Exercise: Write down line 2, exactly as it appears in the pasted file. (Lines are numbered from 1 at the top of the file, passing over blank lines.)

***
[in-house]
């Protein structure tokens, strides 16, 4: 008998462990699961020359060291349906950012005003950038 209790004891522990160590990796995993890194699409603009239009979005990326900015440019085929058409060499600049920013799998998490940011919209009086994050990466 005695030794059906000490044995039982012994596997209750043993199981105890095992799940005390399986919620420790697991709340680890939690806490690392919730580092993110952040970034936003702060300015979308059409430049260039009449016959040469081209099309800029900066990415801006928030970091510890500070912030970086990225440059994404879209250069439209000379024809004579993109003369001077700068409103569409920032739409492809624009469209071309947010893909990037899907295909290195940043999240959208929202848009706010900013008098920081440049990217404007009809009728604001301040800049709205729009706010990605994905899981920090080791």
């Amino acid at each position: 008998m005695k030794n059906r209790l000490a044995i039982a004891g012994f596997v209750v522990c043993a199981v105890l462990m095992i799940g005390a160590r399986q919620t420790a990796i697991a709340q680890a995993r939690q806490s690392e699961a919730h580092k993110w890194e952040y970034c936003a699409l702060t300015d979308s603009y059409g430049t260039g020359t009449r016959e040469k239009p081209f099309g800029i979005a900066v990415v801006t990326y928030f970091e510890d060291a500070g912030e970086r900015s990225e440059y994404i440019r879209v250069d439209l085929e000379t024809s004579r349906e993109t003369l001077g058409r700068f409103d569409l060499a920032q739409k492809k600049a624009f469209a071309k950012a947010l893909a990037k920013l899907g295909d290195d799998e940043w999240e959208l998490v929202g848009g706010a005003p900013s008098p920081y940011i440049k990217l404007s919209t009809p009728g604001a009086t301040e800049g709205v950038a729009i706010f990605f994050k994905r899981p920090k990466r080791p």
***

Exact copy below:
């Protein structure tokens, strides 16, 4: 008998462990699961020359060291349906950012005003950038 209790004891522990160590990796995993890194699409603009239009979005990326900015440019085929058409060499600049920013799998998490940011919209009086994050990466 005695030794059906000490044995039982012994596997209750043993199981105890095992799940005390399986919620420790697991709340680890939690806490690392919730580092993110952040970034936003702060300015979308059409430049260039009449016959040469081209099309800029900066990415801006928030970091510890500070912030970086990225440059994404879209250069439209000379024809004579993109003369001077700068409103569409920032739409492809624009469209071309947010893909990037899907295909290195940043999240959208929202848009706010900013008098920081440049990217404007009809009728604001301040800049709205729009706010990605994905899981920090080791």